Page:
virtualbox bridged networking

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virtualbox bridged networking

Postby lawmanuk » Thu Aug 14, 2008 11:04 am

i understand parsix won't install the non-ose virtualbox by default, due to policy.

would be great if there was an option later to install it, as i always have problems when installing and running it manually later.

that aside, i've seen a few guides on making virtualbox have bridged networking. too complicated for me.

i need this so the guest os has a different lan ip, so it's a proper lan network.

does anyone here have an easy howto on giving virtualbox bridged networking?

thanks
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RE: virtualbox bridged networking

Postby cmost » Thu Aug 14, 2008 11:46 am

I'm using the non-OSE version of virtual box in Parsix without issues; it was easy to install. There is a bit of a trick to enable USB support and I'll post the details later. Further, I'm using the NAT option, yet all of my virtual machines behave as though they are distinct machines on my home LAN (I can share files between them and ping them individually..) I've read up on this issue in the past but I don't remember the details of how I managed to set this up. I'll review the issue and get back to you shortly.

Have you also tried VMware Server (which is free) or QEMU (also free?) I used to be an avid VMware user myself (purchasing copies since 2.0,) however, I've since switched to VirtualBox and find it to be more than feature complete (and free!)
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RE: virtualbox bridged networking

Postby xet7 » Thu Aug 14, 2008 12:35 pm

cmost:
I have used VirtualBox-OSE version for a long time, I haven't had time to try non-OSE version, so it's great that you can post more details about how to get it working. But about the others:

VMware Server:
- I tried it some time ago
- Installed easily, they did not need kernel module patches as previous versions did
- I didn't have time to figure out how to get USB etc working

VMware Server older version:
- Installed and I could run some previous VMware images.

VMware Server newer beta version:
- Wow this thing is huge, how this takes so much disk space, huh is that some megasystem for supercomputers?


Qemu: Pro:
- Emulates full PC with processor, so WinXP harddrive image can be transferred to other PC where host with other processor or operating system (Linux Windows etc) and it "runs" there (see below).

Qemu: Con:
- well, even with KQemu kernel module, it's like VirtualBox runs, Qemu walks slowly.
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RE: virtualbox bridged networking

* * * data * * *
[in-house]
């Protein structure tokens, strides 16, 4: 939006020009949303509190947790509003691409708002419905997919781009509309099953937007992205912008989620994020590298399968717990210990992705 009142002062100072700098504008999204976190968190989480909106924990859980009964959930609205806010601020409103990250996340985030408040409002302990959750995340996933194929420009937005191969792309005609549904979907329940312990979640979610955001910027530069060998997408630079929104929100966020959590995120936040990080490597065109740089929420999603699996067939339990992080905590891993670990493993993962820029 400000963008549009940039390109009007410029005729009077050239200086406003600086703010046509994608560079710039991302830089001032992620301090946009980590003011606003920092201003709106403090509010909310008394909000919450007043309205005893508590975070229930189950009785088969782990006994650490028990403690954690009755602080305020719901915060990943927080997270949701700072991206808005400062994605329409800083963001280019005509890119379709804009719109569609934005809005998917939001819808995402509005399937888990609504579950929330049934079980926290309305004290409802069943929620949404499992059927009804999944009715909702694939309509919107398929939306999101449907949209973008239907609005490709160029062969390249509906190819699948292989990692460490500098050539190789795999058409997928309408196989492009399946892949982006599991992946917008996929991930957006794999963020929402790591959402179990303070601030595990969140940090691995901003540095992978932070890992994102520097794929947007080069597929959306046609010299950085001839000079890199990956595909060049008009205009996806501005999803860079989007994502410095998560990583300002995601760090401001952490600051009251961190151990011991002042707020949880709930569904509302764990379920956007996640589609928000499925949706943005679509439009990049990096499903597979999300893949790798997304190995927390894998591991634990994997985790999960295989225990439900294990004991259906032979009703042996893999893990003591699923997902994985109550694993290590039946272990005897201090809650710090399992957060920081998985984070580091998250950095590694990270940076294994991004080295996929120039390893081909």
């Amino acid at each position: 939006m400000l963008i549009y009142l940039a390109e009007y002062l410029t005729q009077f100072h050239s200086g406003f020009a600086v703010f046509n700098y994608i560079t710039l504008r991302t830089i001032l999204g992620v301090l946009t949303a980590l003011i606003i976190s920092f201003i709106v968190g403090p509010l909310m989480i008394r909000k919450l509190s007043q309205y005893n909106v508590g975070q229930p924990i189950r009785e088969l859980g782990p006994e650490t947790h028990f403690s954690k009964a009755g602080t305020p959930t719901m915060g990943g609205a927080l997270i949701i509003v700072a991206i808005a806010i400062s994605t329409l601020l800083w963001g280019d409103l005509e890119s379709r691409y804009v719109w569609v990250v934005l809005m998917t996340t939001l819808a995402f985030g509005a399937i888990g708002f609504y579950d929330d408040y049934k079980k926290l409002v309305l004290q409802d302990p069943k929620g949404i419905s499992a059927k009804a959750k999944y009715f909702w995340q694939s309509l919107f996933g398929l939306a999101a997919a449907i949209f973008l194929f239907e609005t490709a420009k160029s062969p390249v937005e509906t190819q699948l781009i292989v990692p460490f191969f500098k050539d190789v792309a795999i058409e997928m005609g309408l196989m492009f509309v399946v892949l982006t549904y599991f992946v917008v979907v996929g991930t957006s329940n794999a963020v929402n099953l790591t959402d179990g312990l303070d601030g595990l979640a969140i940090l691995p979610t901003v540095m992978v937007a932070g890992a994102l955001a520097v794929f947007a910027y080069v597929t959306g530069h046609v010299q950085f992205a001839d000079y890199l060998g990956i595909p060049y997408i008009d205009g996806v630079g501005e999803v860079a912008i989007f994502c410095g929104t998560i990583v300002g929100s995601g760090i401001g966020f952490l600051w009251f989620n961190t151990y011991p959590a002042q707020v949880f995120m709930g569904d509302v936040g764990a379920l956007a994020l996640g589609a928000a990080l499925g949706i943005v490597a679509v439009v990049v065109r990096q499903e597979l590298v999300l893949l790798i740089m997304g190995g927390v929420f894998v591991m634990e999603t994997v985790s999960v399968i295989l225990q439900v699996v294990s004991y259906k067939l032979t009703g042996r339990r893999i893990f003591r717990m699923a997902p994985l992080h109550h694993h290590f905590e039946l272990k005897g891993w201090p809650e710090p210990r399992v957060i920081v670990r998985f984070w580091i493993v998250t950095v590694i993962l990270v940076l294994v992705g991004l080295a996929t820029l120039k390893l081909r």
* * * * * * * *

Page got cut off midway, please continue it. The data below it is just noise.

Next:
Postby lawmanuk » Thu Aug 14, 2008 4:23 pm

vmware server just works in every way, but it is too big and slower than virtualbox. another bonus is that u can vmware access a physical windows host that is stored in a dual boot partition on the same disk as the linux host. virtualbox doesn't give let you mount physical disks as far as i know.

cmost - does your guest and host have different lan ip's? can your guest access network shared directories of your host, via the lan? i thought the point of bridged networking was to enable the above, as nat didn't solve this issue.

a small howto on installation with usb/sound/separate ip would be excellent.

thanks
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RE: virtualbox bridged networking

Postby xet7 » Thu Aug 14, 2008 6:53 pm

lawmanuk:
Yes VirtualBox has aw raw hard disk access. At webpage:
http://www.virtualbox.org/wiki/Downloads
there is UserManual.pdf
and on PDF reader's calculated pagenumber 121 starts a chapter with the following text:

"9.9 Using a raw host hard disk from a guest
Starting with version 1.4, as an alternative to using virtual disk images (as described in
detail in chapter 5, Virtual storage, page 62), VirtualBox can also present either entire
physical hard disks or selected partitions thereof as virtual disks to virtual machines.
With VirtualBox, this type of access is called “raw hard disk access”; it allows a
guest operating system to access its virtual hard disk much more quickly than with
disk images, since data does not have to pass through two file systems (the one in the
guest and the one on the host)."

So when I think about it:
- VirtualBox is already very fast, WinXP installs to it much faster than on real hardware, and it's also fast in daily use
- with raw hard disk access it's even faster

I'm very busy for about 3 weeks but after that I want to test cmost tips and make new partition for raw hard disk access, that will be great fun :)
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Postby cmost » Thu Aug 14, 2008 11:55 pm

Ok kids, here's how to get VirtualBox (the non-OSE) variant up and running with full USB support and access to local files. I'm utilizing my own setup for inspiration here so if others have a better way to accomplish something, please feel free to post.